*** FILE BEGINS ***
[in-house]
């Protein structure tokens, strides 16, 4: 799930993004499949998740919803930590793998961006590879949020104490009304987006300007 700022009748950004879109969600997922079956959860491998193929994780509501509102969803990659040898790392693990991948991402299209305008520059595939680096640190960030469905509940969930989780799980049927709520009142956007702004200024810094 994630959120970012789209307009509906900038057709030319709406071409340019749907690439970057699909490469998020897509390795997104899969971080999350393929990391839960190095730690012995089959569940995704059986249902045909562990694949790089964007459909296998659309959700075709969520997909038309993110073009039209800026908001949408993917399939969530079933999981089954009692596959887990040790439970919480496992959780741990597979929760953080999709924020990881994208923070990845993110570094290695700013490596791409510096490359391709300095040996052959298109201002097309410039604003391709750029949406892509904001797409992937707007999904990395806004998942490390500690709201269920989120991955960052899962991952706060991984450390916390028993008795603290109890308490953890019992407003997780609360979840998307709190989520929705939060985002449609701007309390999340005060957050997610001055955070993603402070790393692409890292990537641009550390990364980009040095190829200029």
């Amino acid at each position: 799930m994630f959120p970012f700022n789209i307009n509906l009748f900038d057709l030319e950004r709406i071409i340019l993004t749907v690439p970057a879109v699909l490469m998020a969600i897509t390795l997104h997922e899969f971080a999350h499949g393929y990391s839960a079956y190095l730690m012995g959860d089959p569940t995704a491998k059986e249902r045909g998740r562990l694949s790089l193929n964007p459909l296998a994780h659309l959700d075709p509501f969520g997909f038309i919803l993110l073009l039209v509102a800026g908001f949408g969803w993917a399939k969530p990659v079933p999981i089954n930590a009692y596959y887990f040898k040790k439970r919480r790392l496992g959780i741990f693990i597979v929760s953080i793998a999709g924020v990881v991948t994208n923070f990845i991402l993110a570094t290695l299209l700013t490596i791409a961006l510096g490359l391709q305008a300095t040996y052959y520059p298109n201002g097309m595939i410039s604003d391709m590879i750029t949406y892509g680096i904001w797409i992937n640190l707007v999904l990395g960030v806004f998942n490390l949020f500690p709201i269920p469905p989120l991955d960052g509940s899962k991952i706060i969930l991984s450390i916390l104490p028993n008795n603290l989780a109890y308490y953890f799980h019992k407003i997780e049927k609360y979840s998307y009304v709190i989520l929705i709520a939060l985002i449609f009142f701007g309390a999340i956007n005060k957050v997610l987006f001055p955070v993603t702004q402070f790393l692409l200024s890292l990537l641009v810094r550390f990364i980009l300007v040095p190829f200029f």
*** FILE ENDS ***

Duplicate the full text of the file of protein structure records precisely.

[in-house]
């Protein structure tokens, strides 16, 4: 799930993004499949998740919803930590793998961006590879949020104490009304987006300007 700022009748950004879109969600997922079956959860491998193929994780509501509102969803990659040898790392693990991948991402299209305008520059595939680096640190960030469905509940969930989780799980049927709520009142956007702004200024810094 994630959120970012789209307009509906900038057709030319709406071409340019749907690439970057699909490469998020897509390795997104899969971080999350393929990391839960190095730690012995089959569940995704059986249902045909562990694949790089964007459909296998659309959700075709969520997909038309993110073009039209800026908001949408993917399939969530079933999981089954009692596959887990040790439970919480496992959780741990597979929760953080999709924020990881994208923070990845993110570094290695700013490596791409510096490359391709300095040996052959298109201002097309410039604003391709750029949406892509904001797409992937707007999904990395806004998942490390500690709201269920989120991955960052899962991952706060991984450390916390028993008795603290109890308490953890019992407003997780609360979840998307709190989520929705939060985002449609701007309390999340005060957050997610001055955070993603402070790393692409890292990537641009550390990364980009040095190829200029």
């Amino acid at each position: 799930m994630f959120p970012f700022n789209i307009n509906l009748f900038d057709l030319e950004r709406i071409i340019l993004t749907v690439p970057a879109v699909l490469m998020a969600i897509t390795l997104h997922e899969f971080a999350h499949g393929y990391s839960a079956y190095l730690m012995g959860d089959p569940t995704a491998k059986e249902r045909g998740r562990l694949s790089l193929n964007p459909l296998a994780h659309l959700d075709p509501f969520g997909f038309i919803l993110l073009l039209v509102a800026g908001f949408g969803w993917a399939k969530p990659v079933p999981i089954n930590a009692y596959y887990f040898k040790k439970r919480r790392l496992g959780i741990f693990i597979v929760s953080i793998a999709g924020v990881v991948t994208n923070f990845i991402l993110a570094t290695l299209l700013t490596i791409a961006l510096g490359l391709q305008a300095t040996y052959y520059p298109n201002g097309m595939i410039s604003d391709m590879i750029t949406y892509g680096i904001w797409i992937n640190l707007v999904l990395g960030v806004f998942n490390l949020f500690p709201i269920p469905p989120l991955d960052g509940s899962k991952i706060i969930l991984s450390i916390l104490p028993n008795n603290l989780a109890y308490y953890f799980h019992k407003i997780e049927k609360y979840s998307y009304v709190i989520l929705i709520a939060l985002i449609f009142f701007g309390a999340i956007n005060k957050v997610l987006f001055p955070v993603t702004q402070f790393l692409l200024s890292l990537l641009v810094r550390f990364i980009l300007v040095p190829f200029f």